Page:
Folks, this is where the rubber meets the road. The committee will likely be looking for more detail on these issues:

  • LEED certification
  • Storm water management
  • Sustainability
  • Parking update
  • UMD shuttle status
  • Traffic study
  • the TIF necessary to make the project possible
  • East Campus’ impact on area infrastructure
  • and last, but not least, architecture. That’s a whole ‘nother post.

Please attend the meeting, talk with your rep about any concerns or email your rep. Unfortunately, nothing new has been posted to the East Campus site, but you can review materials from past meetings here, just click on the meeting’s topic. Previous posts here, Rethink College Park’s work here.

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Filed under College Park, Community, East Campus, Events, Public Input

From Our Inbox: East Campus & College Towns

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East Campus Steering Committee meetings have had a number of careful observers. Many agree that three divergent tracks–the university’s goals, the community’s concerns and the developer’s interest in the bottom line–have not coalesced. This may be attributable to a backwards process. The Steering Committee’s work has been akin to a rushed, project-specific visioning process, something that clearly should have preceded the RFP and selection of a developer. Progress has been made with the campus on sustainability issues. Unfortunately, they are simply joining the parade, rather than leading it. But the project’s character will make or break it. One of our readers addresses this below.

The Foulger-Pratt/Argo team doesn’t seem to understand how college towns work, but after listening to the presentations I think it might go beyond the question of what kinds of stores people like to frequent.

My impression is that the team consists of generally well-informed and well-intentioned regional suburban developers. They are very conscious of market trends, Continue reading

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Filed under Community, Design, Developers, East Campus, Local Economy, Public Input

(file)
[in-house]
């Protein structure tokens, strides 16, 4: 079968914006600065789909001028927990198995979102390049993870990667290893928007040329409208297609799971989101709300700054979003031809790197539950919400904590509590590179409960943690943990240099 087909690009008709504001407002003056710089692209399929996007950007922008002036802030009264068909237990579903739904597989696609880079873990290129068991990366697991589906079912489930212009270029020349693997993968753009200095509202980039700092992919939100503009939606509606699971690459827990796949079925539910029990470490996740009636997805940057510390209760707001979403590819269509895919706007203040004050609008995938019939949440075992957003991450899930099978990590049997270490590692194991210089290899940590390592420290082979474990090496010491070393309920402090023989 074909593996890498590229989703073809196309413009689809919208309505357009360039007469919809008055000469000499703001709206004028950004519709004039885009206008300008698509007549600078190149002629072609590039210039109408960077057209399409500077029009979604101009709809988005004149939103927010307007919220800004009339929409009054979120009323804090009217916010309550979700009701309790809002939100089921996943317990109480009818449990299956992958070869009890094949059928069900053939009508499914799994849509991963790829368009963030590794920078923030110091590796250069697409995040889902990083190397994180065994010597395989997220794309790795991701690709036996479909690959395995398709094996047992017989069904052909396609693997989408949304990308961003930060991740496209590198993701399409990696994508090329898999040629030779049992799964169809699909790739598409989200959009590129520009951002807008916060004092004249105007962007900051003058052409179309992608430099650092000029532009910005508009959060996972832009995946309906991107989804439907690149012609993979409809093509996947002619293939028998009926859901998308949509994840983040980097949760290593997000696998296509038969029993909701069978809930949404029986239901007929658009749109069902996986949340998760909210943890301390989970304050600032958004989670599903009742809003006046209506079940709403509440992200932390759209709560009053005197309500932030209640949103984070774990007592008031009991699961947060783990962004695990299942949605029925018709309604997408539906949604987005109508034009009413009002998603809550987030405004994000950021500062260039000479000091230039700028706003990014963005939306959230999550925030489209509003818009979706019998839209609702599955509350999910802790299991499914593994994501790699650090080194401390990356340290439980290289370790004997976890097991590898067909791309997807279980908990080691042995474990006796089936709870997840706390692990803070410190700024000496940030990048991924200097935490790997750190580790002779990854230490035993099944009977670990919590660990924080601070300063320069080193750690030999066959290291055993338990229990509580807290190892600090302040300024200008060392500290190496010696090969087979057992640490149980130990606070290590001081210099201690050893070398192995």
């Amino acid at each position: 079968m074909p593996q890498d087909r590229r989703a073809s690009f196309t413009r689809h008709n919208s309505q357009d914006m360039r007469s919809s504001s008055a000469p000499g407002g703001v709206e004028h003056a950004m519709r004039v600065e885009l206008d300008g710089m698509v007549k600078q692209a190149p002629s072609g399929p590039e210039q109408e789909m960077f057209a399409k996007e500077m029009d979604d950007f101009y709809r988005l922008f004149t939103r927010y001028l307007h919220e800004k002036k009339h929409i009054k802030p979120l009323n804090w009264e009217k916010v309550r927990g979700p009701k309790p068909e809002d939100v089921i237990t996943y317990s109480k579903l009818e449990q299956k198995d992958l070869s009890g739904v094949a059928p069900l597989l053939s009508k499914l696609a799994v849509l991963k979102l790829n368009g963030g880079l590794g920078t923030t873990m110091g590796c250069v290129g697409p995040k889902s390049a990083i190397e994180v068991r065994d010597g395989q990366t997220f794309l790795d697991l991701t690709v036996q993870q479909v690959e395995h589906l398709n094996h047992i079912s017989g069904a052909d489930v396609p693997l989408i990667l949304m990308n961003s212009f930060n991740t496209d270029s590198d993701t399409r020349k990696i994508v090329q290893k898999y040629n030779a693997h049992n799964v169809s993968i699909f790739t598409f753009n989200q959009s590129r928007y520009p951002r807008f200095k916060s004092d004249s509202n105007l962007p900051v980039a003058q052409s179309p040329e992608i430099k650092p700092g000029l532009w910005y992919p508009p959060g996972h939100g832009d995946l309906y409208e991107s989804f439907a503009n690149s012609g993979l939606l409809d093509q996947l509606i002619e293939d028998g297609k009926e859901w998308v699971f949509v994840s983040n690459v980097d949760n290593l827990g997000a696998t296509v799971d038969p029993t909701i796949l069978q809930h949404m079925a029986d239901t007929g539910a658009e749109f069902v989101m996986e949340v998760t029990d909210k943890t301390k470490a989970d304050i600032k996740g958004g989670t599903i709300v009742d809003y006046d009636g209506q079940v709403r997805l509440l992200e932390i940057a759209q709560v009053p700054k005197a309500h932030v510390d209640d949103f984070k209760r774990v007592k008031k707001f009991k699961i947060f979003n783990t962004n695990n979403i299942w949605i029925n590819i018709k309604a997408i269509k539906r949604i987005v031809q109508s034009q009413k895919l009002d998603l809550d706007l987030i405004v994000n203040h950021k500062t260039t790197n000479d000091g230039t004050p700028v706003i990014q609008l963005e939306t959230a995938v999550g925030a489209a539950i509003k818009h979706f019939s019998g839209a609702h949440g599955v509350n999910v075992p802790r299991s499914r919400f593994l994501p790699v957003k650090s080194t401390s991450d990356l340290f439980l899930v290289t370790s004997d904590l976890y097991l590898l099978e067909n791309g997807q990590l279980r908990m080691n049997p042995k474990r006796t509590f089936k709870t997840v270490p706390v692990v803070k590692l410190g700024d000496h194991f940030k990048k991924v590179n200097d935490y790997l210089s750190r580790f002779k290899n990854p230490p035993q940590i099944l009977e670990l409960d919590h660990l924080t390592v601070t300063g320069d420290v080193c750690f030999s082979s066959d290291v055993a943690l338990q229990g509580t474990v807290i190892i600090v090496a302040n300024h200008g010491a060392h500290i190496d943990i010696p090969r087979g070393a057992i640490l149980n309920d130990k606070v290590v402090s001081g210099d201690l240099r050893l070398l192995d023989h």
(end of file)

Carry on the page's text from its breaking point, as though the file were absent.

East Campus Input Needed 2/27

The East Campus community review process began in August as a series of topical meetings to solicit input and build support. But the process evolved resulting in these principles intended to guide the planning, design and development of East Campus. While the principles are more specific than the University’s first attempt, many worthwhile citizen (and some campus) suggestions were discarded, although there may be hope for sustainability issues. This stage of the community review will conclude on Wednesday, February 27 at 7:30 pm. Please read through the document below and attend the meeting or email your rep with input. Previous posts here, Rethink College Park’s work here. Updated per 2/21/08 revision.

East Campus Principles
The University of Maryland (“University”) and Foulger-Pratt/Argo (“Developer”) are committed to creating a vibrant mixed-use town center (“Project”) on the East Campus to help the University attract top-notch students, faculty and staff, revitalize the physical environment, and enhance the quality of life in College Park and along the Route 1 Corridor.

To that end, after receiving input from the East Campus Steering Committee (“Committee”) representing the University, College Park and surrounding communities, the University and the Developer:
• acknowledge that East Campus constitutes an open, public forum and the First Amendment’s protection of free speech is fully applicable;
• embrace the key principles listed below as a guide in developing the Project;
• commit to exploring the list of specific strategies bulleted below, incorporating these where feasible, and returning to meet with the Committee at appropriate stages of Project planning and design for further consultation;
• understand that the Project must balance competing interests to be both community responsive and economically feasible;
• pledge to effectively utilize public and private financial tools and programs to finance the Project, and that public investment funds, paid for out of Project revenues or tax revenues, will be used to help pay for utilities, infrastructure, parking, public amenities, public art, and environmental enhancements; and
• will submit the Project to all applicable local, state and federal laws and regulations, as well as to a University review process. Continue reading

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Filed under East Campus, Public Input